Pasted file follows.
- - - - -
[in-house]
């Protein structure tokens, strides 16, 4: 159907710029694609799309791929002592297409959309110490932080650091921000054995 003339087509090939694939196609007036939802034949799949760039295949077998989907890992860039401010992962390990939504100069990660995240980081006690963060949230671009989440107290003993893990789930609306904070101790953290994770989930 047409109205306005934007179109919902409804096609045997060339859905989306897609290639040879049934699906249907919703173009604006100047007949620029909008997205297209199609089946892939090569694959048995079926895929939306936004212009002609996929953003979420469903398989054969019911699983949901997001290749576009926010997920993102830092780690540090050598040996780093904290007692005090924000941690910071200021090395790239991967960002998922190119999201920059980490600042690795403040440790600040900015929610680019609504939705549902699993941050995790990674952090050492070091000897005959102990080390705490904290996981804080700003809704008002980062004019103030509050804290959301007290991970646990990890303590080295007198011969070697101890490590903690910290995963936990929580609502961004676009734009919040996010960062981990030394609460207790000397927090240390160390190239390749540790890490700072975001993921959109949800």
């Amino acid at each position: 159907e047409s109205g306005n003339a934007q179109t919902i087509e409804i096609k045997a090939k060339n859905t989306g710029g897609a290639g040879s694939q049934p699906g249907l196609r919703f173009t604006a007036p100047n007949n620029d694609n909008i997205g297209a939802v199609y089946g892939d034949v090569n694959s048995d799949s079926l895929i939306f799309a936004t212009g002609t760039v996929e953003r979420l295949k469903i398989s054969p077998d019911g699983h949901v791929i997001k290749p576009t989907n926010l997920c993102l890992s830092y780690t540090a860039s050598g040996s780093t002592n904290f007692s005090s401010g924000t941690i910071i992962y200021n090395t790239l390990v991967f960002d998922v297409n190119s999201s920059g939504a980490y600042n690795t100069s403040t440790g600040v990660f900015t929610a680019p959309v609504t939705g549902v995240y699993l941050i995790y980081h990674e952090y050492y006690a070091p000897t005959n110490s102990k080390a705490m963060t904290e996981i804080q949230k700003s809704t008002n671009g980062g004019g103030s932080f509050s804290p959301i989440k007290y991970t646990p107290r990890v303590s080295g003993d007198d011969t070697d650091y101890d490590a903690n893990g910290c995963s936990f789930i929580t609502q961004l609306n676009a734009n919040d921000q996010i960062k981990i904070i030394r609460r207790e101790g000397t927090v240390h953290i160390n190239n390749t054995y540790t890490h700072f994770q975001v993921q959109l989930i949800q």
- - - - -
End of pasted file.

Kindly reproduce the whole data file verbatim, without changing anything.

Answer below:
[in-house]
């Protein structure tokens, strides 16, 4: 159907710029694609799309791929002592297409959309110490932080650091921000054995 003339087509090939694939196609007036939802034949799949760039295949077998989907890992860039401010992962390990939504100069990660995240980081006690963060949230671009989440107290003993893990789930609306904070101790953290994770989930 047409109205306005934007179109919902409804096609045997060339859905989306897609290639040879049934699906249907919703173009604006100047007949620029909008997205297209199609089946892939090569694959048995079926895929939306936004212009002609996929953003979420469903398989054969019911699983949901997001290749576009926010997920993102830092780690540090050598040996780093904290007692005090924000941690910071200021090395790239991967960002998922190119999201920059980490600042690795403040440790600040900015929610680019609504939705549902699993941050995790990674952090050492070091000897005959102990080390705490904290996981804080700003809704008002980062004019103030509050804290959301007290991970646990990890303590080295007198011969070697101890490590903690910290995963936990929580609502961004676009734009919040996010960062981990030394609460207790000397927090240390160390190239390749540790890490700072975001993921959109949800």
């Amino acid at each position: 159907e047409s109205g306005n003339a934007q179109t919902i087509e409804i096609k045997a090939k060339n859905t989306g710029g897609a290639g040879s694939q049934p699906g249907l196609r919703f173009t604006a007036p100047n007949n620029d694609n909008i997205g297209a939802v199609y089946g892939d034949v090569n694959s048995d799949s079926l895929i939306f799309a936004t212009g002609t760039v996929e953003r979420l295949k469903i398989s054969p077998d019911g699983h949901v791929i997001k290749p576009t989907n926010l997920c993102l890992s830092y780690t540090a860039s050598g040996s780093t002592n904290f007692s005090s401010g924000t941690i910071i992962y200021n090395t790239l390990v991967f960002d998922v297409n190119s999201s920059g939504a980490y600042n690795t100069s403040t440790g600040v990660f900015t929610a680019p959309v609504t939705g549902v995240y699993l941050i995790y980081h990674e952090y050492y006690a070091p000897t005959n110490s102990k080390a705490m963060t904290e996981i804080q949230k700003s809704t008002n671009g980062g004019g103030s932080f509050s804290p959301i989440k007290y991970t646990p107290r990890v303590s080295g003993d007198d011969t070697d650091y101890d490590a903690n893990g910290c995963s936990f789930i929580t609502q961004l609306n676009a734009n919040d921000q996010i960062k981990i904070i030394r609460r207790e101790g000397t927090v240390h953290i160390n190239n390749t054995y540790t890490h700072f994770q975001v993921q959109l989930i949800q």